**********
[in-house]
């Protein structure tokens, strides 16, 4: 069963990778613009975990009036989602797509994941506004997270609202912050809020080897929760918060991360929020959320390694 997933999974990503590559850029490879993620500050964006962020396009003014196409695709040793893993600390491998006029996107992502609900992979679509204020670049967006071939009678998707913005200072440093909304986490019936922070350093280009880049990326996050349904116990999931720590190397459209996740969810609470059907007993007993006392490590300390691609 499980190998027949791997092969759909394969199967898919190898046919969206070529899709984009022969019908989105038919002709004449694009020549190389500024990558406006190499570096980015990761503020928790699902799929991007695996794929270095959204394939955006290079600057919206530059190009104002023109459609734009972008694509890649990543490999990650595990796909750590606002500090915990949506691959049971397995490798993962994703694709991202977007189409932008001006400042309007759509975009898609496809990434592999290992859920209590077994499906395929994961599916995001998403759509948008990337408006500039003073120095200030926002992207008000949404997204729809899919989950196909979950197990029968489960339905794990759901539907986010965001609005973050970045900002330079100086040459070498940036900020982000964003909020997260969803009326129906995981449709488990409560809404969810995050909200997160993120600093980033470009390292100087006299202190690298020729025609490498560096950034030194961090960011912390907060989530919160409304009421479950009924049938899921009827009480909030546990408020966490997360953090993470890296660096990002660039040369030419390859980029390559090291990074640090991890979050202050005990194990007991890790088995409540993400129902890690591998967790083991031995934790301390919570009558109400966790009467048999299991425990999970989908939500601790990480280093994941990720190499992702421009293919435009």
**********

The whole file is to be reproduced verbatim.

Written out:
[in-house]
């Protein structure tokens, strides 16, 4: 069963990778613009975990009036989602797509994941506004997270609202912050809020080897929760918060991360929020959320390694 997933999974990503590559850029490879993620500050964006962020396009003014196409695709040793893993600390491998006029996107992502609900992979679509204020670049967006071939009678998707913005200072440093909304986490019936922070350093280009880049990326996050349904116990999931720590190397459209996740969810609470059907007993007993006392490590300390691609 499980190998027949791997092969759909394969199967898919190898046919969206070529899709984009022969019908989105038919002709004449694009020549190389500024990558406006190499570096980015990761503020928790699902799929991007695996794929270095959204394939955006290079600057919206530059190009104002023109459609734009972008694509890649990543490999990650595990796909750590606002500090915990949506691959049971397995490798993962994703694709991202977007189409932008001006400042309007759509975009898609496809990434592999290992859920209590077994499906395929994961599916995001998403759509948008990337408006500039003073120095200030926002992207008000949404997204729809899919989950196909979950197990029968489960339905794990759901539907986010965001609005973050970045900002330079100086040459070498940036900020982000964003909020997260969803009326129906995981449709488990409560809404969810995050909200997160993120600093980033470009390292100087006299202190690298020729025609490498560096950034030194961090960011912390907060989530919160409304009421479950009924049938899921009827009480909030546990408020966490997360953090993470890296660096990002660039040369030419390859980029390559090291990074640090991890979050202050005990194990007991890790088995409540993400129902890690591998967790083991031995934790301390919570009558109400966790009467048999299991425990999970989908939500601790990480280093994941990720190499992702421009293919435009």